The concept of food sovereignty presents us with an important theoretical and practical challenge. The political economy of agriculture can only take up this gauntlet through improving its understanding of the processes of agricultural growth. It is very difficult to address the issue of food sovereignty without such an understanding. Developing such an understanding involves (re)combining the political economy of agriculture with the Chayanovian approach. This paper gives several explanations (all individually valid but stronger in combination) as to why peasant agriculture results in sturdy and sustainable growth and also identifies the factors that undermine this capacity. The paper also argues that peasant agriculture is far from being a remnant of the past. While different peasantries around the world are shaped and reproduced by today's capital (and more specifically by current food empires), they equally help to shape and contribute to the further unfolding of the forms of capital related to food and agriculture. It is important to understand this two-way interaction between capital and peasant agriculture as this helps to ground the concept of food sovereignty. The article argues that the capacity to produce enough food (at different levels, distinguishing different needs, and so on) needs to be an integral part of the food sovereignty discourse. It concludes by suggesting that peasant agriculture has the best potential for meeting food sovereignty largely because it has the capacity to produce (more than) sufficient good food for the growing world population and that it can do so in a way that is sustainable.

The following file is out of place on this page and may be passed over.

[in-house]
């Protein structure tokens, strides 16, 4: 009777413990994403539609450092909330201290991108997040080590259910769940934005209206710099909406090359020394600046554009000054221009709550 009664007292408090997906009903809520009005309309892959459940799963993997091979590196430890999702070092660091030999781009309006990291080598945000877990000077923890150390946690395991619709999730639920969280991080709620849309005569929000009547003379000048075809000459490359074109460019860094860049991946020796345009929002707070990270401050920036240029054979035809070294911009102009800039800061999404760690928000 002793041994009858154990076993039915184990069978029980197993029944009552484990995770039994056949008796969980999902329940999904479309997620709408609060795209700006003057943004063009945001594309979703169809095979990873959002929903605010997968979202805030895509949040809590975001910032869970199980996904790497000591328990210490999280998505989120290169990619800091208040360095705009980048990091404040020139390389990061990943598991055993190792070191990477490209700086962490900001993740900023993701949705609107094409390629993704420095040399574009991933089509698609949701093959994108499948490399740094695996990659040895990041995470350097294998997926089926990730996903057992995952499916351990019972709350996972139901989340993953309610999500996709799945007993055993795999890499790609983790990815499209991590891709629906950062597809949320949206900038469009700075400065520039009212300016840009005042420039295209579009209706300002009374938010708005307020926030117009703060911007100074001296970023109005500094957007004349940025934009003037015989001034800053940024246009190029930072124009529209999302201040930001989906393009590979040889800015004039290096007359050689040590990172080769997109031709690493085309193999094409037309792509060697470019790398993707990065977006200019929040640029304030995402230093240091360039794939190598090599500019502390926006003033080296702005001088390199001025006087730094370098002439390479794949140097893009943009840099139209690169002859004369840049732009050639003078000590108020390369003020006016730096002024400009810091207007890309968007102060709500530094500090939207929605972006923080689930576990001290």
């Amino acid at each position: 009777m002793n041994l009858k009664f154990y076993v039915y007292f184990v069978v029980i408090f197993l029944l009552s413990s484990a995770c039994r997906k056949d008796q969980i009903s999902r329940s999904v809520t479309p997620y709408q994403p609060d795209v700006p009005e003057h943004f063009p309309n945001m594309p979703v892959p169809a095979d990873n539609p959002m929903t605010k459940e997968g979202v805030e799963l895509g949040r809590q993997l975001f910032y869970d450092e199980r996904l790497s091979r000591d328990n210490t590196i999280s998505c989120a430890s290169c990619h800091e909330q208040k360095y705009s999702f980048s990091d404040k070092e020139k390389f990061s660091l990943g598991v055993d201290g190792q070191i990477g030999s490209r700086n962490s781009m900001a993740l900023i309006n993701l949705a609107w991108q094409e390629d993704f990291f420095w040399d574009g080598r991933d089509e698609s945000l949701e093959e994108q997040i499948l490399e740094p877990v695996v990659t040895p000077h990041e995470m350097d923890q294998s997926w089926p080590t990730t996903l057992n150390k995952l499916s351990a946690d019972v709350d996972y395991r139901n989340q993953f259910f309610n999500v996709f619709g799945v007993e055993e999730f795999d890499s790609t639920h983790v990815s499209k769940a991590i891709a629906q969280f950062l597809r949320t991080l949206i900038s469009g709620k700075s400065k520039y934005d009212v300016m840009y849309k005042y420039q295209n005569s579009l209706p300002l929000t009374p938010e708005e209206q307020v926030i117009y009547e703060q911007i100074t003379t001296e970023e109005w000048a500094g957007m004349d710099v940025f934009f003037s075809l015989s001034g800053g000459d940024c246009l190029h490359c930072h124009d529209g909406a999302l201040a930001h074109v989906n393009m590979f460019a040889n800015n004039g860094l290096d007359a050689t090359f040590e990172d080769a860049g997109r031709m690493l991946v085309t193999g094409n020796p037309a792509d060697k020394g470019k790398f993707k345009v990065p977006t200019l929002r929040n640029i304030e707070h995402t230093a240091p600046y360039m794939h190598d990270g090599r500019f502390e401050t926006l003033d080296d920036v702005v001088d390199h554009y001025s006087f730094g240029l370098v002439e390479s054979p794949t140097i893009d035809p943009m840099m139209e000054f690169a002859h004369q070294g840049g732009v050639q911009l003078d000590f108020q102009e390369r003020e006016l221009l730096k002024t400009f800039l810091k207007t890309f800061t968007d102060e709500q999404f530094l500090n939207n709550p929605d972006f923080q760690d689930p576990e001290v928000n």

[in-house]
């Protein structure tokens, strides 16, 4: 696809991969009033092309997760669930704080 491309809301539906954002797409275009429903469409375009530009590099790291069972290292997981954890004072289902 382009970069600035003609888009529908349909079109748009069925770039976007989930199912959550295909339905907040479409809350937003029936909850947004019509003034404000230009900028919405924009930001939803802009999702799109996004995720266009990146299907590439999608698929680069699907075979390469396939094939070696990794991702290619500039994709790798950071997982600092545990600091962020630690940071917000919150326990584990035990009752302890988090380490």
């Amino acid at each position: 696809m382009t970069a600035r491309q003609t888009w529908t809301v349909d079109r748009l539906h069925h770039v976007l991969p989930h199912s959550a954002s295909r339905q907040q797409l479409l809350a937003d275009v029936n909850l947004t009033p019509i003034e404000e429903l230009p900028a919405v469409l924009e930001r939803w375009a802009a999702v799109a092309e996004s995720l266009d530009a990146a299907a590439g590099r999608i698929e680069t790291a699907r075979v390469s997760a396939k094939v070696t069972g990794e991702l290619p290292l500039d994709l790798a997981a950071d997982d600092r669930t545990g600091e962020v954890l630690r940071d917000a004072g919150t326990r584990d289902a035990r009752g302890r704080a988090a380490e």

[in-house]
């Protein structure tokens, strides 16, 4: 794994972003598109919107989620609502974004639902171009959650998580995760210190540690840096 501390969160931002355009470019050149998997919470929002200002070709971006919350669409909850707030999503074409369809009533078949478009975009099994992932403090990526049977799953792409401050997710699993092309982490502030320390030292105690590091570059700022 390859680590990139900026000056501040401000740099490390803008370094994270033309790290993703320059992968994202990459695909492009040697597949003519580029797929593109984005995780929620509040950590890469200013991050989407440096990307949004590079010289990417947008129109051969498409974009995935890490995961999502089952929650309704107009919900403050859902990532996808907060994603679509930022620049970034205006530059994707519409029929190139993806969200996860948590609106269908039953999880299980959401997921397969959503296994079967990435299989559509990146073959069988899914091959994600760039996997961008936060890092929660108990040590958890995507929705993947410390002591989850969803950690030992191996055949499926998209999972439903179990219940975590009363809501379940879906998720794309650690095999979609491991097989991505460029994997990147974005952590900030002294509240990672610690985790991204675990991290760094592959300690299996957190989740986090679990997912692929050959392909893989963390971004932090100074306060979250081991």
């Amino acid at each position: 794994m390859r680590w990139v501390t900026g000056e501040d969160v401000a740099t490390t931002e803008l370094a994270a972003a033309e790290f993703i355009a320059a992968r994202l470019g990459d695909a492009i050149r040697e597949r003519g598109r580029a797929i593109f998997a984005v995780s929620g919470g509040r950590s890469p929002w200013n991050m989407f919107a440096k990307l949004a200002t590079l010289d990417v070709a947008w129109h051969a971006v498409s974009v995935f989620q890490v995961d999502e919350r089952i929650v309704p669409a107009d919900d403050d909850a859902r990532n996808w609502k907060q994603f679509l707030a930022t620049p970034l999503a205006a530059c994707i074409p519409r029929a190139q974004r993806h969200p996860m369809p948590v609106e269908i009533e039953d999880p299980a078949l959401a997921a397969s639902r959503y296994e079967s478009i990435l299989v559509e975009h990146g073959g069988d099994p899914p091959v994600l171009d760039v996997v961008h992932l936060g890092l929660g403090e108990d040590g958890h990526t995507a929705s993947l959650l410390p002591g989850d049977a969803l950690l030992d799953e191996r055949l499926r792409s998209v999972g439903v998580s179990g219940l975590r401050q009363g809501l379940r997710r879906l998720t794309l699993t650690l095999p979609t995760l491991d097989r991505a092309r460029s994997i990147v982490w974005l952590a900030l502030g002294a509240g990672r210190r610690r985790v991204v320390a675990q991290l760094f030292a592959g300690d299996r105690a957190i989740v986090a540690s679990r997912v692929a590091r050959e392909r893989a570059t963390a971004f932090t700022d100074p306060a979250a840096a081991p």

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Literaturverz. S. 40 - 41. - Zsfassung in engl. Sprache
Article
This paper provides detailed descriptive accounts of two important methodological positions for analysing the political economy of global production and trade, Global Commodity Chain (GCC) analysis and the Filiere tradition. As well as describing the similarities and differences between the positions, the paper raises a series of criticisms of them. It concludes that GCC analysis provides a more promising point of departure than the Filiere tradition, although some work related to the latter could help fill certain of the lacunae within GCC analysis.
Chapter